When can you catch Crayfish?
In general, crayfish trapping season in the UK typically aligns with the active months of the crayfish, which coincides with warmer weather when crayfish are more active. There is no national crayfish season as such. Just when you are most likely to catch them. Do check local rules though, as this may differ from location to location.
When is the Crayfishing Season?
The 'catching' season usually starts in spring or early summer and extends into autumn. April to November is when they are active, although they are most prevalent May onwards, and for as long as the weather is warm.
Understanding Signal Crayfish Behaviour to Catch Them
You want to catch crayfish? Think like a crayfish.. Understanding signal crayfish behavior can be helpful when devising strategies to catch them. There are many aspects of signal crayfish behavior that can be utilised to sharpen up your trapping efforts:
Nocturnal Activity: American Signal crayfish are predominantly nocturnal, meaning they are most active during the night. They tend to emerge from their burrows and forage for food under the cover of darkness. Setting traps during the evening or overnight can increase the chances of capturing crayfish.
Habitat Preferences: Signal crayfish often prefer areas with cover, such as rocks, logs, or submerged vegetation. They use these structures as shelters and for protection. Placing traps near or within these types of habitats can attract crayfish and increase trapping success.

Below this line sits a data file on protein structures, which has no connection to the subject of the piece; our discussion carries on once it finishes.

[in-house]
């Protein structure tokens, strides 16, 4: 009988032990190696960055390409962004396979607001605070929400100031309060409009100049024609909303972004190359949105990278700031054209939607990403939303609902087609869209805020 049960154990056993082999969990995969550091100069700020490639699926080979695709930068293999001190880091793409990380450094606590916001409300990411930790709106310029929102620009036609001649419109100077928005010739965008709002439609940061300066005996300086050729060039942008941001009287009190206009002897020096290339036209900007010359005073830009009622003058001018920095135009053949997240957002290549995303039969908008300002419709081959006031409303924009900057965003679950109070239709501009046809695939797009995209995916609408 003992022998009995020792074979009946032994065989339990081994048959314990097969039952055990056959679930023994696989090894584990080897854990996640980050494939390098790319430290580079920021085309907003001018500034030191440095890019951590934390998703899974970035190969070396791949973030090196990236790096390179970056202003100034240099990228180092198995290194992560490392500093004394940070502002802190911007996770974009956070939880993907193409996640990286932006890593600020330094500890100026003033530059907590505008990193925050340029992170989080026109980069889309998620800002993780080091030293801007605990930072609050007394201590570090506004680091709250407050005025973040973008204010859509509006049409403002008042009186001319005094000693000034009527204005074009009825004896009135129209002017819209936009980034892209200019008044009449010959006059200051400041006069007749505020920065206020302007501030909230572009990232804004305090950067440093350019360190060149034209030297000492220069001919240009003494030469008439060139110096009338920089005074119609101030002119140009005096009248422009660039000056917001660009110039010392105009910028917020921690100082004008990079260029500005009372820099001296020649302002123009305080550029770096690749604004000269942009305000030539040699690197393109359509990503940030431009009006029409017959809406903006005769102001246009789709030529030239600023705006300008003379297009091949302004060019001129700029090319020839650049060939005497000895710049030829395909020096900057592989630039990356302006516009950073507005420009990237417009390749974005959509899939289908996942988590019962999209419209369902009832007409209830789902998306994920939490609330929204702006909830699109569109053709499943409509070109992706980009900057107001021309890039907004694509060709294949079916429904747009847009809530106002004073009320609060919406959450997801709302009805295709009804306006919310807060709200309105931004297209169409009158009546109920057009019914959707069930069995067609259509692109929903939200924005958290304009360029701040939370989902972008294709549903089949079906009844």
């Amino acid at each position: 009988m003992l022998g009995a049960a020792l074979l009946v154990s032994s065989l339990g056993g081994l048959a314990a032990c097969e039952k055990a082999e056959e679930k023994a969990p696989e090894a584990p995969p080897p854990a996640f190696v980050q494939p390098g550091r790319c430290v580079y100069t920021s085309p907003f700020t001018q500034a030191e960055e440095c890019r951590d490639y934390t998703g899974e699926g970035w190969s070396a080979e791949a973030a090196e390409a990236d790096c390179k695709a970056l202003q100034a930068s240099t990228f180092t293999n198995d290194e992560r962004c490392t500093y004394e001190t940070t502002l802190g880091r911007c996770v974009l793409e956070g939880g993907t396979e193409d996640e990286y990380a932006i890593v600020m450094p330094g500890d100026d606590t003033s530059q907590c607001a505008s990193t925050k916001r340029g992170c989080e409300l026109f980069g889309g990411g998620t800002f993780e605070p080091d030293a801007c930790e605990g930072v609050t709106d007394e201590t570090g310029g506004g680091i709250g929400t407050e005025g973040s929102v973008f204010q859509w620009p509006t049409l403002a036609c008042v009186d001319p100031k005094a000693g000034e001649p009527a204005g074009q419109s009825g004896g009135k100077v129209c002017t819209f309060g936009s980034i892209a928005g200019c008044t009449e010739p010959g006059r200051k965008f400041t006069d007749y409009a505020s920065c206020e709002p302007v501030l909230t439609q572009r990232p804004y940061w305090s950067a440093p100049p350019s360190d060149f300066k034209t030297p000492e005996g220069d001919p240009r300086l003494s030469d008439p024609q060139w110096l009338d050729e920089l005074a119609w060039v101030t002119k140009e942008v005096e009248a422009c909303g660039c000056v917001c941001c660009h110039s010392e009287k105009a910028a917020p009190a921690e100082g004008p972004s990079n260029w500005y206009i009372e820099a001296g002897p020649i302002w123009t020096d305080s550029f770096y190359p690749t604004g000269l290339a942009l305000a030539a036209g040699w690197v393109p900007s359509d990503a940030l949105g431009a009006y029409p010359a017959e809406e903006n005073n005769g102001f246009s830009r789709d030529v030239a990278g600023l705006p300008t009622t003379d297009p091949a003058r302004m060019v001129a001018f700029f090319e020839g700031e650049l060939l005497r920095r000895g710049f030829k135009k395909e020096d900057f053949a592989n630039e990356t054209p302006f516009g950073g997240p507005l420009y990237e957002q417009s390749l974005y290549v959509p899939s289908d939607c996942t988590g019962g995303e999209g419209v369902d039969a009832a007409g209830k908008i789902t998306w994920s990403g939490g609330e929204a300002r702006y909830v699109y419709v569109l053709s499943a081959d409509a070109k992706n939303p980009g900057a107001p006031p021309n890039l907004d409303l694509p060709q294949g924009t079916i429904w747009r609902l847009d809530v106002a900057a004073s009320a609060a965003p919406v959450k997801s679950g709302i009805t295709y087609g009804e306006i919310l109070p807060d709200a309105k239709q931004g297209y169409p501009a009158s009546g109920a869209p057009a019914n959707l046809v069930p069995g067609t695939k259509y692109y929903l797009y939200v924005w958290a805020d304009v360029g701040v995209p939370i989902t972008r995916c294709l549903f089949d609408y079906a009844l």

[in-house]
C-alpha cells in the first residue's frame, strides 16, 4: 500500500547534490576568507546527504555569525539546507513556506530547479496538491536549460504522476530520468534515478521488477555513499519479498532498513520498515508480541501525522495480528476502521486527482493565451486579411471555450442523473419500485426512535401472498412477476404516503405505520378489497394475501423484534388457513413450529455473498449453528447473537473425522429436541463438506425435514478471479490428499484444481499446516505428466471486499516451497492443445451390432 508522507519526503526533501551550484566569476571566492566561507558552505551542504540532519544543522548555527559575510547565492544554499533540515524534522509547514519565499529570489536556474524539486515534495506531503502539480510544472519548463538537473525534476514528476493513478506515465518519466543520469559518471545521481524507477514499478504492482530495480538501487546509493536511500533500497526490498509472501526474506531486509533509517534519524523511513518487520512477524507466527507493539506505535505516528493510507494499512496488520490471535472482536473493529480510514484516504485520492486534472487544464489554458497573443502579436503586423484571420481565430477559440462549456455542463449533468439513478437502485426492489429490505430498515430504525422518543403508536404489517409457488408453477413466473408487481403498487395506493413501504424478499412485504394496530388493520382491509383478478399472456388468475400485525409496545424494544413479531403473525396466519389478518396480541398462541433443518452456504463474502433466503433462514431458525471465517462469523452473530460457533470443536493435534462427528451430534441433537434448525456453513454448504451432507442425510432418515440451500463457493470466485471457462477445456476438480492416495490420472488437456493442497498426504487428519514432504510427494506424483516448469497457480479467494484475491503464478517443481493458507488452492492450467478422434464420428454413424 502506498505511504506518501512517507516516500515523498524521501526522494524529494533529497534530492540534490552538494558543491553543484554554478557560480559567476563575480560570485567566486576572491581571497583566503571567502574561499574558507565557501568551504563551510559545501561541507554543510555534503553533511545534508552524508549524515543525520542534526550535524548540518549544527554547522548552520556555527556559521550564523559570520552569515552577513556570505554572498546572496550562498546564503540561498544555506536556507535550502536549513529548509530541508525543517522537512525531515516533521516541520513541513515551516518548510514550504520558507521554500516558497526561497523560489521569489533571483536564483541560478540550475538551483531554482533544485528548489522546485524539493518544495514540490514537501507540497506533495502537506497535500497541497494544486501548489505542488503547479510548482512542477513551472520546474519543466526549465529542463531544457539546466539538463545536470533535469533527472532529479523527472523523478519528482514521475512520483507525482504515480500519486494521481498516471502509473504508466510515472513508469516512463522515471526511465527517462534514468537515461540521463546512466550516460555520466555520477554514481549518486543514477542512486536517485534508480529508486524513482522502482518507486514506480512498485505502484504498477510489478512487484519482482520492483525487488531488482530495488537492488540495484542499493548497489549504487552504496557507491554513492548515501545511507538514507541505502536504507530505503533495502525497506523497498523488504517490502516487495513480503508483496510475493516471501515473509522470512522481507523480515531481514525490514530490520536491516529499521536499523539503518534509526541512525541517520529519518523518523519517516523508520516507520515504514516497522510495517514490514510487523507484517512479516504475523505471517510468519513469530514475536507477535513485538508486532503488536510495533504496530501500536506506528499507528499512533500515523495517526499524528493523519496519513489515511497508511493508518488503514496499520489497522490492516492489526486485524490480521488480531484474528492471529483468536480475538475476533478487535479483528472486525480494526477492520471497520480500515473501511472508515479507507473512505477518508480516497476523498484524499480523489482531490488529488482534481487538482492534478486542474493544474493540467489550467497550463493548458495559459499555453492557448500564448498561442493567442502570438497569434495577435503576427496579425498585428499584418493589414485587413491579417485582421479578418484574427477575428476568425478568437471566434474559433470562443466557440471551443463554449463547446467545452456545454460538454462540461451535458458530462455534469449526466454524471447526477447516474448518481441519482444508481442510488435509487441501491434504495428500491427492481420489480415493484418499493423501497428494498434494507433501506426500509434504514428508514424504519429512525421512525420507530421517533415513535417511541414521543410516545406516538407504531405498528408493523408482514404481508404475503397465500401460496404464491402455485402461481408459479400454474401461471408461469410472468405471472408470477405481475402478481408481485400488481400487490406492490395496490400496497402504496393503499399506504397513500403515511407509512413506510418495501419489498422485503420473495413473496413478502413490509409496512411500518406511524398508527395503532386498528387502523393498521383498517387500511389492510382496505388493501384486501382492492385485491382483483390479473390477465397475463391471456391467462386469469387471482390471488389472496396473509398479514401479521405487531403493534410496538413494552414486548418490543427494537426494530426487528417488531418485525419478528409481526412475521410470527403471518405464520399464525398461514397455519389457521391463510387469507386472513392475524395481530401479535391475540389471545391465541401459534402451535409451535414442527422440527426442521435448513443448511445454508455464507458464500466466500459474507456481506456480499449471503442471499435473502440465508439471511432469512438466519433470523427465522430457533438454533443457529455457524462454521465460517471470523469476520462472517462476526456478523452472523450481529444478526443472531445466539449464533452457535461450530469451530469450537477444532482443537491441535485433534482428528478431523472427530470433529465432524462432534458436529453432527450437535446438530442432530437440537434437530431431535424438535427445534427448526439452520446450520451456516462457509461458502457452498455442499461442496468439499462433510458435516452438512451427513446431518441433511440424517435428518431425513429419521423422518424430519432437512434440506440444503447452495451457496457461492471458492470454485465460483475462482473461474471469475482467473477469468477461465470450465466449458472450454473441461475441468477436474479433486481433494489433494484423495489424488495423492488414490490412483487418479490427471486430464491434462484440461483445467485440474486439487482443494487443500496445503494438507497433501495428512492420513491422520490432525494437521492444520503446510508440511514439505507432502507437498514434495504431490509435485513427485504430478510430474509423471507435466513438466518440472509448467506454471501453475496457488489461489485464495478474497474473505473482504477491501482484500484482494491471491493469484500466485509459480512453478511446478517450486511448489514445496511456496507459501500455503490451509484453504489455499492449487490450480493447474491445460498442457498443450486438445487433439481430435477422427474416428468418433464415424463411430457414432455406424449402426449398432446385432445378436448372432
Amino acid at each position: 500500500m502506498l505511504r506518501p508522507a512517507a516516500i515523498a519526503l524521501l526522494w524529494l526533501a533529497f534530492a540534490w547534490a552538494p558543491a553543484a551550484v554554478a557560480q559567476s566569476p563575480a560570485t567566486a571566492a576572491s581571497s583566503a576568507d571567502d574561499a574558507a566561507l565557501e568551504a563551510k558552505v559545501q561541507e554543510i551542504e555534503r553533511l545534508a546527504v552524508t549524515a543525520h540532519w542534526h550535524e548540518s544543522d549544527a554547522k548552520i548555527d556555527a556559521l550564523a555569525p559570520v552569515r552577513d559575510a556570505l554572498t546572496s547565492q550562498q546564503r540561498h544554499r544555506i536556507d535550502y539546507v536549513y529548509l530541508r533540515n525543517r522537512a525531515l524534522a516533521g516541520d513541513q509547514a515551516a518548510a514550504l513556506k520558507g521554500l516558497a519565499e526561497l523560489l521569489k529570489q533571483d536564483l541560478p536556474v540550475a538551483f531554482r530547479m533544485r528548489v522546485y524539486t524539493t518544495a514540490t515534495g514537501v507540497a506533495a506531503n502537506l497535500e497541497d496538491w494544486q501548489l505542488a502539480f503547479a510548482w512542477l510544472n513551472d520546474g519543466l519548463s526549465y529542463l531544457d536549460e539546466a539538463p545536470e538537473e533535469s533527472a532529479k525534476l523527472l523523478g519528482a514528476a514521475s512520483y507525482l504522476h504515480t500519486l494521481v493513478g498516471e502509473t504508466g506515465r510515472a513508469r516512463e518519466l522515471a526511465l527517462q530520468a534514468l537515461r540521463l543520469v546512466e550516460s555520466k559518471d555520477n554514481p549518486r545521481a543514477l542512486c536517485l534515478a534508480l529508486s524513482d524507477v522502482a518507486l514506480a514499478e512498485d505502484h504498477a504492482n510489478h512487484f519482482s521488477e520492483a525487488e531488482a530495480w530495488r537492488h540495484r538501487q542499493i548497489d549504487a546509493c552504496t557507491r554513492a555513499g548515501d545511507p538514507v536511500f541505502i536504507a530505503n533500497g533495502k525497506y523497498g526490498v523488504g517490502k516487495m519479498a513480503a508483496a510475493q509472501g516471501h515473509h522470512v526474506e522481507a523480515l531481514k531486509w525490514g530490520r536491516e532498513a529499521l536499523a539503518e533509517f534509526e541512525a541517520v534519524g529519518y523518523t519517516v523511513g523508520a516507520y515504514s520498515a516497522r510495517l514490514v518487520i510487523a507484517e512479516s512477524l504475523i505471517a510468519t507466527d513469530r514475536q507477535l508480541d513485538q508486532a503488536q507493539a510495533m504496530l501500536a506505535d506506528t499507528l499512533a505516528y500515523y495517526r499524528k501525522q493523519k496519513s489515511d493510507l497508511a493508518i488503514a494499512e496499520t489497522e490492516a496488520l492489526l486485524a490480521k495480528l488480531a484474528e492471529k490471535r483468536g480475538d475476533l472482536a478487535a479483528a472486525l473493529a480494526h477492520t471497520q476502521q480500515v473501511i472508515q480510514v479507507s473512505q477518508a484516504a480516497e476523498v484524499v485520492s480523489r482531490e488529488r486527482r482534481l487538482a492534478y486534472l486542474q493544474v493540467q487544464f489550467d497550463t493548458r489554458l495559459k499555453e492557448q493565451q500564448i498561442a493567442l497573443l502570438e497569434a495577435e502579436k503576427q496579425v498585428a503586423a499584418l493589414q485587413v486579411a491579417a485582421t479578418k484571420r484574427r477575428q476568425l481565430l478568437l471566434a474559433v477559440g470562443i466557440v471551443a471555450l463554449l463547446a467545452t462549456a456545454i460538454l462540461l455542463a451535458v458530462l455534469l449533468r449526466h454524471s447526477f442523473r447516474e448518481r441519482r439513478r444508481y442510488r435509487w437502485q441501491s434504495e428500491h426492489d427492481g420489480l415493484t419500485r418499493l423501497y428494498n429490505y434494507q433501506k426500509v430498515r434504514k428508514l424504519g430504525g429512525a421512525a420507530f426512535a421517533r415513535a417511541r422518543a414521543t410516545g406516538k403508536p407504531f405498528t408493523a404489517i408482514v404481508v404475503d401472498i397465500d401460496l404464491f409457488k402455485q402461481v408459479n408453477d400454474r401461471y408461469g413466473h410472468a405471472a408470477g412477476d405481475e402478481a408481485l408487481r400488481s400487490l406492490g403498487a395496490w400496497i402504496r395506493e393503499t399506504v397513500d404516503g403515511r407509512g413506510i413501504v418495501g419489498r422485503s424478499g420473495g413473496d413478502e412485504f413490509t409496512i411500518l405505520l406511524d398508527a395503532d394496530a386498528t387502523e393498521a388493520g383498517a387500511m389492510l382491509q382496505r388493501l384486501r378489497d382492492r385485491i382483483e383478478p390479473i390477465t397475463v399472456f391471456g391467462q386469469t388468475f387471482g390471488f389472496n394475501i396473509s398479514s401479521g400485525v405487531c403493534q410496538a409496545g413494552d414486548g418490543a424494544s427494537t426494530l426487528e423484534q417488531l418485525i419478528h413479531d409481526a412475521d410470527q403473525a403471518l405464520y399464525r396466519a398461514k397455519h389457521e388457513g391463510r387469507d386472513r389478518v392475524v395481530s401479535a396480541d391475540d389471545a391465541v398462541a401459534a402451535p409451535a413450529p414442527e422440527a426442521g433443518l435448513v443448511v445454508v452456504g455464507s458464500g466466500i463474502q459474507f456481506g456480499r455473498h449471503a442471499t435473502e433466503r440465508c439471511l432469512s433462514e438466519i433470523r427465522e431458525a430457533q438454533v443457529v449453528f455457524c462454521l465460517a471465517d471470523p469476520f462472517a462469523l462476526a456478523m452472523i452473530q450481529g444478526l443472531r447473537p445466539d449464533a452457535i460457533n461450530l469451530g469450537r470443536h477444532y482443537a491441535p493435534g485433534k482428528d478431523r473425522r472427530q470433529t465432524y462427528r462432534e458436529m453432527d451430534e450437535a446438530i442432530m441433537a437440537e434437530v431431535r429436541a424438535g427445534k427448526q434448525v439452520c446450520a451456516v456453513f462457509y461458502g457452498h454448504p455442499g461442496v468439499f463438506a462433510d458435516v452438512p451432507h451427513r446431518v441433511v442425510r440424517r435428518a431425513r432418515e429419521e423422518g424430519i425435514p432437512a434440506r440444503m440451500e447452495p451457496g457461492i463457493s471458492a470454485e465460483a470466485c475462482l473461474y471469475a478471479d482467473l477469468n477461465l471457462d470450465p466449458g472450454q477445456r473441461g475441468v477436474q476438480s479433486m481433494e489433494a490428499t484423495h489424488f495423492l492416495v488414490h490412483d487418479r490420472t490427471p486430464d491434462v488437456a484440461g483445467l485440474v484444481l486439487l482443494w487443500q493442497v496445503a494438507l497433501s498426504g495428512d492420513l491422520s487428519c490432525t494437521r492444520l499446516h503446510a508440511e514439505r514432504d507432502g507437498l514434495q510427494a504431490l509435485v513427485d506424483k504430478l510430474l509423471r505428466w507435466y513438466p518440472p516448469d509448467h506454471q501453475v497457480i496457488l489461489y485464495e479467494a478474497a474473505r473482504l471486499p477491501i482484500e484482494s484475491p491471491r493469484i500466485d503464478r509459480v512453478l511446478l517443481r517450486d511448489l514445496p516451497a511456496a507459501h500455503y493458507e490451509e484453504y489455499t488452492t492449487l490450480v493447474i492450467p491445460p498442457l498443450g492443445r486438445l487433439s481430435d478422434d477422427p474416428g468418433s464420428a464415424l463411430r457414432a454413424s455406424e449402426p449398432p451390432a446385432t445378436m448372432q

Feeding Behavior: American crayfish are opportunistic omnivores, consuming a variety of food sources. They feed on plant matter, invertebrates, small fish, and carrion. Baiting traps with smelly food items like fish scraps, meat, or cat food can attract crayfish and entice them to enter the trap.
Aggressive Nature: Signal crayfish can exhibit territorial and aggressive behavior. They are known to defend their burrows and may engage in aggressive interactions with other crayfish. Utilising multiple traps in close proximity can capitalise on their territorial tendencies, increasing the likelihood of capturing crayfish.